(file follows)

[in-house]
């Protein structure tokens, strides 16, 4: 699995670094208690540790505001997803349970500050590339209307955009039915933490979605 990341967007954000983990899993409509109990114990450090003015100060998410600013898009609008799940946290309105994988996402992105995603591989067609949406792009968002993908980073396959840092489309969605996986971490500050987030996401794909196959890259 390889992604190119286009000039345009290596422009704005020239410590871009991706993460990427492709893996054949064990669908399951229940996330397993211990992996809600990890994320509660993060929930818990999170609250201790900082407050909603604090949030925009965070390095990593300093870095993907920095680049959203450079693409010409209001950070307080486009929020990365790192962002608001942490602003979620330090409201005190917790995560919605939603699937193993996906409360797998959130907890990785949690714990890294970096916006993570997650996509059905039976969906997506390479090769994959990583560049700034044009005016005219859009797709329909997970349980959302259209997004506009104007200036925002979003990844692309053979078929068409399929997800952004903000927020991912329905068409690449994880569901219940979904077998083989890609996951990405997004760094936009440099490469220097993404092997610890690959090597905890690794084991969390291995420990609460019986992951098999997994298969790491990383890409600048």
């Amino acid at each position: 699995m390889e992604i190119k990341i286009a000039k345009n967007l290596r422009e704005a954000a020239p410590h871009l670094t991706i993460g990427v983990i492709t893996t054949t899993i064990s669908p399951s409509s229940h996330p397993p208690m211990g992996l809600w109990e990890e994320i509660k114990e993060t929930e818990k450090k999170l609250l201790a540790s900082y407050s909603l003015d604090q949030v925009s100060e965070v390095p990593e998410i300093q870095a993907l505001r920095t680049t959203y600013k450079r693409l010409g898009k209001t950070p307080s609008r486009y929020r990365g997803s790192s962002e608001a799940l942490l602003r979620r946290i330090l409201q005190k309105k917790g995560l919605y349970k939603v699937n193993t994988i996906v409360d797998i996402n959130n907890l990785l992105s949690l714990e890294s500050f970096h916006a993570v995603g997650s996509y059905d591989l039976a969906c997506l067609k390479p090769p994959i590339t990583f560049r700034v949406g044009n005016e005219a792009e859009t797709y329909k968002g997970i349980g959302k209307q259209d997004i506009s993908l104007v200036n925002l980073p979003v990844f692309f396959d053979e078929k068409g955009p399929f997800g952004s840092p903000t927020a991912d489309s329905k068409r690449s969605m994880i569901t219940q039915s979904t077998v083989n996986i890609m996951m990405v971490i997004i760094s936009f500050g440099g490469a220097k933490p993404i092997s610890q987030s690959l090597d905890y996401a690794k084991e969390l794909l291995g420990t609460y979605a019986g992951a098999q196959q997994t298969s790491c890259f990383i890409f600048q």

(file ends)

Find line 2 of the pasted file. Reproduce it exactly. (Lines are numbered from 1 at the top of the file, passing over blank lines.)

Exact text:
């Protein structure tokens, strides 16, 4: 699995670094208690540790505001997803349970500050590339209307955009039915933490979605 990341967007954000983990899993409509109990114990450090003015100060998410600013898009609008799940946290309105994988996402992105995603591989067609949406792009968002993908980073396959840092489309969605996986971490500050987030996401794909196959890259 390889992604190119286009000039345009290596422009704005020239410590871009991706993460990427492709893996054949064990669908399951229940996330397993211990992996809600990890994320509660993060929930818990999170609250201790900082407050909603604090949030925009965070390095990593300093870095993907920095680049959203450079693409010409209001950070307080486009929020990365790192962002608001942490602003979620330090409201005190917790995560919605939603699937193993996906409360797998959130907890990785949690714990890294970096916006993570997650996509059905039976969906997506390479090769994959990583560049700034044009005016005219859009797709329909997970349980959302259209997004506009104007200036925002979003990844692309053979078929068409399929997800952004903000927020991912329905068409690449994880569901219940979904077998083989890609996951990405997004760094936009440099490469220097993404092997610890690959090597905890690794084991969390291995420990609460019986992951098999997994298969790491990383890409600048």